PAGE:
Council flood concerns considered in emergency shake-upTuesday December 11, 2012 - 10:58 EDT
Councils have praised the Victorian Government for announcing a restructure of how emergency services work together before, during and after natural disasters.
The overhaul includes the appointment of an emergency management commissioner and the culling of 40 government emergency management committees down to four groups.
Northern Victorian councils had suggested changes last year to how emergency agencies respond, after they were hit with severe flooding.
The Municipal Association of Victoria's Rob Spence has described the changes as significant and positive but says councils know they will not take effect until after this year's bushfire season.
"Volunteers have been frustrated about their capacity to communicate to the top level about their concern and I think what this is doing is setting up a structure where the Deputy Premier indicated the volunteers will be involved in the development of the terms of reference," he said.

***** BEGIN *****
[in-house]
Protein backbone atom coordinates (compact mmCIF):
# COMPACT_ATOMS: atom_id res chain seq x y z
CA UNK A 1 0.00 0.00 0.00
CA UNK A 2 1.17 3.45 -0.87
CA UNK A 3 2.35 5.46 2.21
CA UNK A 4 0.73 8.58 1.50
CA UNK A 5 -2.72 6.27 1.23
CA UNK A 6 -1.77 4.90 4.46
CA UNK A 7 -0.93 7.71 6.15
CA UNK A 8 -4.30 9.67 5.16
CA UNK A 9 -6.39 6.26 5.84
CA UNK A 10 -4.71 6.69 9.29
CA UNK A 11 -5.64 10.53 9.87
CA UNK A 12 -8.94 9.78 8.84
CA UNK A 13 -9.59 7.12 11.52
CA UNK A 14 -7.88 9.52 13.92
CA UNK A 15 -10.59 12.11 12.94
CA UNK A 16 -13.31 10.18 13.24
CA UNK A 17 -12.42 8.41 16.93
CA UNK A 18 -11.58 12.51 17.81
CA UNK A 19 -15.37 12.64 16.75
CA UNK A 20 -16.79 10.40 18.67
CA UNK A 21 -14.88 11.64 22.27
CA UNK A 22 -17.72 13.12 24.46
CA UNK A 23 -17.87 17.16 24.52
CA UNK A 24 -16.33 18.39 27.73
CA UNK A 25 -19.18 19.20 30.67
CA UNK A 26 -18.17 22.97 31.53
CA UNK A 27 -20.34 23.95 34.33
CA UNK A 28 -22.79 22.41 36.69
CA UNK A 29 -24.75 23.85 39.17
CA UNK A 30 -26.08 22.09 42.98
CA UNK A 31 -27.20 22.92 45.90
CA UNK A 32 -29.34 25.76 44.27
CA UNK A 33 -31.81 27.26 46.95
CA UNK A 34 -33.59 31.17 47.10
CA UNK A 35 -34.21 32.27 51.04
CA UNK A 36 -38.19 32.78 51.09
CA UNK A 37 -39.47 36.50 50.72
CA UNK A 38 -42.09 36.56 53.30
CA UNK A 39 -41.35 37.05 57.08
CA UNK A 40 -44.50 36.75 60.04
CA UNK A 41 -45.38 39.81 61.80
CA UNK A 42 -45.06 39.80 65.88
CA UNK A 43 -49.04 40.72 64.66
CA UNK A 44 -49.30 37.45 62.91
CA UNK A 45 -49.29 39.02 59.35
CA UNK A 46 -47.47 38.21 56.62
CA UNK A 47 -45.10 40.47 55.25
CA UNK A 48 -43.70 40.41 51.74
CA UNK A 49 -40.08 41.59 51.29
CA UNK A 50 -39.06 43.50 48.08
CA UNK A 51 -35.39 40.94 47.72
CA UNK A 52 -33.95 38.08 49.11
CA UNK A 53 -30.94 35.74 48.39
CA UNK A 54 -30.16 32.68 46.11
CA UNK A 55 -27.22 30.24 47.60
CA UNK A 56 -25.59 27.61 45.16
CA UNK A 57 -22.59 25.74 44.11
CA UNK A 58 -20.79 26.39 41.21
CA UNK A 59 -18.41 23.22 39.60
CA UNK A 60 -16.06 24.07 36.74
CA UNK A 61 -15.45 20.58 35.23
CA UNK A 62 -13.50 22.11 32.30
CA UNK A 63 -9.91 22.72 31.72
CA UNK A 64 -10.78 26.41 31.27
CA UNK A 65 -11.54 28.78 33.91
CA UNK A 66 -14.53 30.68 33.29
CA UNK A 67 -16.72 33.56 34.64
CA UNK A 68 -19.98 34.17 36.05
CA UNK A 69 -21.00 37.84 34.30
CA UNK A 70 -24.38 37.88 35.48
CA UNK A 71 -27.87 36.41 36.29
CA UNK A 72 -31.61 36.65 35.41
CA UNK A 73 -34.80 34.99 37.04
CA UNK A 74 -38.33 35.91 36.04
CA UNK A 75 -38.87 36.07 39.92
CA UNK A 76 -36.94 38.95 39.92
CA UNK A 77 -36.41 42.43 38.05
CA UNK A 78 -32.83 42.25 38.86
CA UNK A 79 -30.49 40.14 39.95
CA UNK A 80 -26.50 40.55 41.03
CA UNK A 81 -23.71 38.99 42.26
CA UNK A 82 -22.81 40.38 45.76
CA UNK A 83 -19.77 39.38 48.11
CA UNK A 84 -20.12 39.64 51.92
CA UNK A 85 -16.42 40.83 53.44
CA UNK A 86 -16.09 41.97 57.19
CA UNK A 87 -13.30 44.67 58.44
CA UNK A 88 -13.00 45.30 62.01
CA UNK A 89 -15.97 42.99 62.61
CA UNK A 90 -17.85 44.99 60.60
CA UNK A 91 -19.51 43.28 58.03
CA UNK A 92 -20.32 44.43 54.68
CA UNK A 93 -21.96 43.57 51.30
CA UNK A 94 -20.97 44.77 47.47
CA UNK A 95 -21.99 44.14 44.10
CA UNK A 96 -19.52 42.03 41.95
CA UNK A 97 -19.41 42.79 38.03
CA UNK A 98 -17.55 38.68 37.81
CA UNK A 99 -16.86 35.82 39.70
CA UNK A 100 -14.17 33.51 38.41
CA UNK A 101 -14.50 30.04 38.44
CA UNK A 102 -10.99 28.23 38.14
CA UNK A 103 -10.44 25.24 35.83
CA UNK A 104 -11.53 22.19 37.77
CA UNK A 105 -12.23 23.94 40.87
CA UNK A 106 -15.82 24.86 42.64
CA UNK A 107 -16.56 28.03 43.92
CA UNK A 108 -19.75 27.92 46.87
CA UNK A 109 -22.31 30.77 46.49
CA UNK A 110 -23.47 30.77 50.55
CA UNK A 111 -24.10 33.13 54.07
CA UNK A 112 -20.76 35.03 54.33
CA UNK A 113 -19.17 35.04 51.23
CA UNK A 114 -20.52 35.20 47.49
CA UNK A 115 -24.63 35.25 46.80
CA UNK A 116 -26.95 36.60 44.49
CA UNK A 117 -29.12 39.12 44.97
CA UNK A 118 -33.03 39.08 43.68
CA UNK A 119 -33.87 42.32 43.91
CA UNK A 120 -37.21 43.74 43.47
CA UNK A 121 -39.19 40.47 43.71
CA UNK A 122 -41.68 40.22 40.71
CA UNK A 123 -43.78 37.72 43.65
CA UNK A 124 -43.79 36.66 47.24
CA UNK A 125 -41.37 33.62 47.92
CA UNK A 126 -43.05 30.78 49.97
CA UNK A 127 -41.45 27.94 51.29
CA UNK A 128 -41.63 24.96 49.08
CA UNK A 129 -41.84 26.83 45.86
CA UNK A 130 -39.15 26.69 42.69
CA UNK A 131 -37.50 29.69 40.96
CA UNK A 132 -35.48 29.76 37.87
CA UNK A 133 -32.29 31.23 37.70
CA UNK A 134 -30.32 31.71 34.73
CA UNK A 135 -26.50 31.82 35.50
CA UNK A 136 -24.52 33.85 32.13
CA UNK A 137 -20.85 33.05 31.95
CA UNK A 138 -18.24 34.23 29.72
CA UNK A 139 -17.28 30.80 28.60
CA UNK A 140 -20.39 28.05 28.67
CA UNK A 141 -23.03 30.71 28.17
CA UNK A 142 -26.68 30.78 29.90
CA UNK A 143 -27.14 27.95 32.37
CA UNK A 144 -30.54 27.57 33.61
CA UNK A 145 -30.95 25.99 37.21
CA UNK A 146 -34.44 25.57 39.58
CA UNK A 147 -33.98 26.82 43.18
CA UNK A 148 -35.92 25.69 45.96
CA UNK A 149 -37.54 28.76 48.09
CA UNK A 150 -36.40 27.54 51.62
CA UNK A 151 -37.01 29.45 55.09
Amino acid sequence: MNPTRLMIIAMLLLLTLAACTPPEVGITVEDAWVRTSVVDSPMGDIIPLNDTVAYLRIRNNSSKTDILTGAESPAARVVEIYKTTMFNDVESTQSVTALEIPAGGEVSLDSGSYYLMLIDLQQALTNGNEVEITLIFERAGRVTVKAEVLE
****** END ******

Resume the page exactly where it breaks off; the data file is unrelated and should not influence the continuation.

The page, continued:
He says councils' concerns about how floods during the past two years were handled have been listened to.
"Under the current model, enormous obligation is put on local government to plan locally, where in a number of areas the skill set's not there," he said.
"What this model does is really bring all the agencies to the table."
© ABC 2012
More breaking news
For the last four years Central Australia's Elkedra cattle station has received around half its average annual rainfall or only 150 millimetres each year.
Central Victorian regions battle hot, dry spring with Bendigo, Castlemaine setting record temperatures
Figures from the weather bureau show parts of central Victoria endured one of the driest springs on record.
It may officially be summer, but it felt a lot like winter across Victoria as temperatures dropped and light snow settling in the Alps.